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Phylogenomic analysis of lipid biosynthetic genes of Archaea shed light on the ‘lipid divide’
Villanueva, L.; Schouten, S.; Sinninghe Damsté, J.S. (2016). Phylogenomic analysis of lipid biosynthetic genes of Archaea shed light on the ‘lipid divide’. Environ. Microbiol. not yet published. dx.doi.org/10.1111/1462-2920.13361
In: Environmental Microbiology. Blackwell Scientific Publishers: Oxford. ISSN 1462-2912, more
Peer reviewed article  

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  • Villanueva, L., more
  • Schouten, S., more
  • Sinninghe Damsté, J.S., more

Abstract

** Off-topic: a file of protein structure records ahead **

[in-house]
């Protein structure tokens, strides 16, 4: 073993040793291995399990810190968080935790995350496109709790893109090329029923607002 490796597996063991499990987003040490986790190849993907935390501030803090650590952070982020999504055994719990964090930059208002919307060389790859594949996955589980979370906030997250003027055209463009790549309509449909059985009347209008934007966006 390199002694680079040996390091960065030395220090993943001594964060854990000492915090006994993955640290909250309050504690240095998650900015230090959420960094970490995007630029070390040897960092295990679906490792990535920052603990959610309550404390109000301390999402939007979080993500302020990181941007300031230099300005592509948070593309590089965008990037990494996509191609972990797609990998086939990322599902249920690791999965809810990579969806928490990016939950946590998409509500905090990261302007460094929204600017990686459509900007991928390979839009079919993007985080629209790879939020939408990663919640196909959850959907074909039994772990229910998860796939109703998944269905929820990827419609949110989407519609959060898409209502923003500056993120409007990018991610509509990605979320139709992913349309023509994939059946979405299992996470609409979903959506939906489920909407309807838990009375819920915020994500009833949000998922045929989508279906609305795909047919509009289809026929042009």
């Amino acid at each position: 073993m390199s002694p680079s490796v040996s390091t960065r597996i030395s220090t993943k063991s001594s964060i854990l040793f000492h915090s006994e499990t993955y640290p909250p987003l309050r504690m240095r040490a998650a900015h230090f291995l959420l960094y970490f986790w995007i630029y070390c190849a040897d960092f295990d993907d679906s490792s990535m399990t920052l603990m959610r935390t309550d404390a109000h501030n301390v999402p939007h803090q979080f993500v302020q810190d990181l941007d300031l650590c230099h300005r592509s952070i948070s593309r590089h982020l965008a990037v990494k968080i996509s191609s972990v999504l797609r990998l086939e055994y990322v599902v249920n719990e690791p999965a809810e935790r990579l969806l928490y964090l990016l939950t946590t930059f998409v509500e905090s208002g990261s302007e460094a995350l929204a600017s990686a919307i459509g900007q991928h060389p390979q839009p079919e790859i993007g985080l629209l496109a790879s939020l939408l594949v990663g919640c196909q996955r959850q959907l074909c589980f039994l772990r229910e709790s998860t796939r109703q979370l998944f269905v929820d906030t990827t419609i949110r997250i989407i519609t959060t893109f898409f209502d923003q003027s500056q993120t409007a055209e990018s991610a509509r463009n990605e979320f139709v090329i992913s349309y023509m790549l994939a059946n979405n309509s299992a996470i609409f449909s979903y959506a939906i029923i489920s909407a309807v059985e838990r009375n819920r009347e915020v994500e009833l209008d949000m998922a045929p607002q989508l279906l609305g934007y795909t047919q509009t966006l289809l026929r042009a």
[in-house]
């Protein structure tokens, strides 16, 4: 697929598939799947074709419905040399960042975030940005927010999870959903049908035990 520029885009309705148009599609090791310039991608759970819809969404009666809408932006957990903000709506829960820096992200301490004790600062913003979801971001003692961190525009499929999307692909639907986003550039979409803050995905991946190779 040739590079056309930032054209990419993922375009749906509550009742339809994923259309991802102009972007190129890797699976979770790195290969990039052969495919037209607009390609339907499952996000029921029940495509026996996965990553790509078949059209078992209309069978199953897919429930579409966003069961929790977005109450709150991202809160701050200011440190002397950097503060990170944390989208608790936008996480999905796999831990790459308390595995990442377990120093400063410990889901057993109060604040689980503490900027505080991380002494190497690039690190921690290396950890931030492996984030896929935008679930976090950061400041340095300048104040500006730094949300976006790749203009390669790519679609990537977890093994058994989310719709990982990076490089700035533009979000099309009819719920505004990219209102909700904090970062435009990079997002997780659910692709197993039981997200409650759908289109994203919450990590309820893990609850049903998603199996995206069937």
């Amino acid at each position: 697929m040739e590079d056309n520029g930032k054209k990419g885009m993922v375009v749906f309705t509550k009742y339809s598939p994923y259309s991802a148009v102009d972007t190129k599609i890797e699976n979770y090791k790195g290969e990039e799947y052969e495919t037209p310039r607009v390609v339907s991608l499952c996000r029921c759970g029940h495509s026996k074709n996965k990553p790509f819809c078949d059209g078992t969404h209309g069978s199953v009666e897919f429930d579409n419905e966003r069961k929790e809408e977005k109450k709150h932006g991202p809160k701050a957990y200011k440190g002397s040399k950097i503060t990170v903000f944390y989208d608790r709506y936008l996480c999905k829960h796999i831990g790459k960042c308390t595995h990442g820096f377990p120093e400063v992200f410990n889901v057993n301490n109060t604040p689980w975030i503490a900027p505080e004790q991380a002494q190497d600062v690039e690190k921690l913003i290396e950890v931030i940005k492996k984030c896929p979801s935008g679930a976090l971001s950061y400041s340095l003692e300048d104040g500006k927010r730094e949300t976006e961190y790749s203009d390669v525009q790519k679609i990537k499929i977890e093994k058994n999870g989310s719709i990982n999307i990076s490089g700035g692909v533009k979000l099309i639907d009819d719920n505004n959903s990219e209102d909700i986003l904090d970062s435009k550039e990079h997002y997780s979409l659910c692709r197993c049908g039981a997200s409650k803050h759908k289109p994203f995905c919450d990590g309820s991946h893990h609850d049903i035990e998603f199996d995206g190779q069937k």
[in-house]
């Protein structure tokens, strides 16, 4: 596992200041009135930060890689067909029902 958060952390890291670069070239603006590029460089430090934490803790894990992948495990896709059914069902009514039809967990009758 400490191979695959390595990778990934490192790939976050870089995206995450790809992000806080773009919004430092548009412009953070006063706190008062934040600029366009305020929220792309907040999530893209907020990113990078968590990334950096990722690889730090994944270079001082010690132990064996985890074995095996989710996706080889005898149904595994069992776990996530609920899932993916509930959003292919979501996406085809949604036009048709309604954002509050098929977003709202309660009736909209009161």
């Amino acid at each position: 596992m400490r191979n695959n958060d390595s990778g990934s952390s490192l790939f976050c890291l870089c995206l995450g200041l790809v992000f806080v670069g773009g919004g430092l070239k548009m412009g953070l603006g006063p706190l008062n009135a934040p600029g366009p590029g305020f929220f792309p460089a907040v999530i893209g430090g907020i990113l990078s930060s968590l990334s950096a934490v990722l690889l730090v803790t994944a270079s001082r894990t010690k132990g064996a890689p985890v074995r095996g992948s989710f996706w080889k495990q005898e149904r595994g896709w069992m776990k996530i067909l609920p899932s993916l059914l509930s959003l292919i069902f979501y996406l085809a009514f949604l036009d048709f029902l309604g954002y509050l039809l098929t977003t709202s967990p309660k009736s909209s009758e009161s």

The lipid membrane is one of the most characteristic traits distinguishing the three domains of life. Membrane lipids of Bacteria and Eukarya are composed of fatty acids linked to glycerol-3-phosphate (G3P) via ester bonds, while those of Archaea possess isoprene-based alkyl chains linked by ether linkages to glycerol-1-phosphate (G1P), resulting in the opposite stereochemistry of the glycerol phosphate backbone. This ‘lipid divide' has raised questions on the evolution of microbial life since eukaryotes are thought to have evolved from the Archaea, requiring a radical change in membrane composition. Here, we searched for homologs of enzymes involved in membrane lipid and fatty acid synthesis in a wide variety of archaeal genomes and performed phylogenomic analyses. We found that two uncultured archaeal groups, i.e. marine euryarchaeota group II/III and ‘Lokiarchaeota', recently discovered descendants of the archaeal ancestor leading to eukaryotes, lack the gene to synthesize G1P and, consequently, the capacity to synthesize archaeal membrane lipids. However, our analyses reveal their genetic capacity to synthesize G3P-based ‘chimeric lipids' with either two ether-bound isoprenoidal chains or with an ester-bound fatty acid instead of an ether-bound isoprenoid. These archaea may reflect the ‘archaea-to-eukaryote' membrane transition stage which have led to the current ‘lipid divide'.

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